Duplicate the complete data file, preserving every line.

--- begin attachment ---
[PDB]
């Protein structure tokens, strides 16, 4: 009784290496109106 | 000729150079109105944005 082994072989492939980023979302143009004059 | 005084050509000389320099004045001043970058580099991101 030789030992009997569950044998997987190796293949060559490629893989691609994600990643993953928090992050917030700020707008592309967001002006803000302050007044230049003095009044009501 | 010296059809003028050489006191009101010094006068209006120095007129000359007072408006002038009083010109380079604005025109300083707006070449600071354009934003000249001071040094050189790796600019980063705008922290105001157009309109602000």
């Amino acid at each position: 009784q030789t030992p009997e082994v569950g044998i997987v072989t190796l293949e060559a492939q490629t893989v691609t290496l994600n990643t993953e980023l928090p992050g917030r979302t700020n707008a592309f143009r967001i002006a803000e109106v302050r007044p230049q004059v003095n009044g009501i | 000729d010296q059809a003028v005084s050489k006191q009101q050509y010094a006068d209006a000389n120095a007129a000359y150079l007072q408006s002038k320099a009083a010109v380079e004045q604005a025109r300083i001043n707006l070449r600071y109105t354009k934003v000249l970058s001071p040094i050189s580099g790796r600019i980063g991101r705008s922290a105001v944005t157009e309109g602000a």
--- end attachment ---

[PDB]
């Protein structure tokens, strides 16, 4: 009784290496109106 | 000729150079109105944005 082994072989492939980023979302143009004059 | 005084050509000389320099004045001043970058580099991101 030789030992009997569950044998997987190796293949060559490629893989691609994600990643993953928090992050917030700020707008592309967001002006803000302050007044230049003095009044009501 | 010296059809003028050489006191009101010094006068209006120095007129000359007072408006002038009083010109380079604005025109300083707006070449600071354009934003000249001071040094050189790796600019980063705008922290105001157009309109602000």
């Amino acid at each position: 009784q030789t030992p009997e082994v569950g044998i997987v072989t190796l293949e060559a492939q490629t893989v691609t290496l994600n990643t993953e980023l928090p992050g917030r979302t700020n707008a592309f143009r967001i002006a803000e109106v302050r007044p230049q004059v003095n009044g009501i | 000729d010296q059809a003028v005084s050489k006191q009101q050509y010094a006068d209006a000389n120095a007129a000359y150079l007072q408006s002038k320099a009083a010109v380079e004045q604005a025109r300083i001043n707006l070449r600071y109105t354009k934003v000249l970058s001071p040094i050189s580099g790796r600019i980063g991101r705008s922290a105001v944005t157009e309109g602000a």